Institutional Discrimination: An Inadequate Concept
This post is based on a sociological riddle: How is it possible that we live in a country full of racism and sexism, and yet very few people are willing to admit that they are racist or sexist? In other words, how can racism and sexism be so pervasive in a country devoid of racists and sexists?
This sociological riddle has been gnawing on my mind for many years. And my preoccupation with it has gotten much worse with the election of Donald Trump. Trump ran on a campaign of open and unabashed racism, sexism, and xenophobia, among other forms of intolerance. He was even endorsed by white nationalist groups like the Klu Klux Klan. And yet, during his campaign and after his victory many of his supporters denied that they harbored racist or sexist sentiments. Donald Trump himself even proclaimed on many occasions that “I am the least racist person” and “there’s nobody that has more respect for women than I do.”
It is certainly troubling that the president-elect of the United States is now the poster child for a society of racist and sexist deniers; however, the deeper problem is that if no one is willing to admit to holding these views then the possibility of ever ridding ourselves of these forms of oppression is remote to nil. And to make matters worse, the situation is unintentionally exacerbated by the one answer that is often given to this sociological riddle: institutional discrimination.
Sociologists point to institutionalized discrimination as one of the primary mechanisms through which things like racism and sexism continue to flourish. According to this argument, individual acts of racism and sexism are not as common today as they were in the past. What is more common is finding examples of discrimination in the fabric of social institutions—in the processes, procedures, and practices of these organizations. So although we may not hear as much about incidents of blatant interpersonal discrimination, racial and gender oppression still exist because discrimination is pervasive in our institutional arrangements.
Institutional discrimination is a central concept of sociological analysis. Students are taught about this idea in their introductory sociology classes and researchers cite it as a go-to concept in their scholarly work. I myself invoke it countless times when I teach sociology and also when I am writing about the complexity of social inequality.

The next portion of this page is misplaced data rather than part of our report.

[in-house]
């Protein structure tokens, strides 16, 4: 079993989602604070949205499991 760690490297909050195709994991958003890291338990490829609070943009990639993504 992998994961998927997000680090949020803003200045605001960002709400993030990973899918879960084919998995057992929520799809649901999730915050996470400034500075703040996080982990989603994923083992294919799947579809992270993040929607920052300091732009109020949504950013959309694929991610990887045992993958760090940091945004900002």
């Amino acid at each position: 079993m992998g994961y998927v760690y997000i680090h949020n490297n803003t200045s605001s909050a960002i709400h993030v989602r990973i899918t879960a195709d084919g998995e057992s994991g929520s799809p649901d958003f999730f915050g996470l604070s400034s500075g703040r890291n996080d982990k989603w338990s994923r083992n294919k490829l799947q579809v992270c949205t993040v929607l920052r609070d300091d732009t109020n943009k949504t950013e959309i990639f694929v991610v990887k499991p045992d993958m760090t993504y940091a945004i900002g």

But as I’ve thought more about the concept of institutional discrimination I realize it is an unsatisfactory answer to the sociological riddle. In fact, I have come to believe that institutional discrimination is an inadequate and misleading sociological concept. My reason for thinking this way is because institutional discrimination is not really about processes, procedures, and practices. It’s a about a fourth “P” that is often left out of the equation: People.
The classic textbook definition of institutional discrimination is “bias built into the operation of society’s institutions.” The problem with this definition and with the concept of institutional discrimination more generally, is that it does not tell us who is responsible for the bias. Definitions like this make it seem as if societies, institutions, and organizations are discriminating. But these entities cannot discriminate; only the people who make up these entities can discriminate.
I understand the reasons behind the concept of institutional discrimination. It is important for us to recognize that forms of oppression like racism and sexism are deeply entrenched in the bedrock of society. But in practice, saying that discrimination is institutionalized diminishes our ability to effect change. Many of us feel unqualified and incapable of altering the structure of organizations, institutions, and societies. Where and how do we even begin to take on such tasks?
The only way to change these systems of oppression is by changing the attitudes and actions of the people who make up these entities. Institutional discrimination is built on a foundation of individual acts of bias and prejudice. Without these individual actions institutional discrimination will cease to exist. But if we fail to identify these individual acts, and we situate them collectively under the umbrella of institutional discrimination, then we will not know where to direct our energies. How can we begin to eliminate these forms of inequality if we are only focusing on the abstract institutional level and negating the concrete individual level?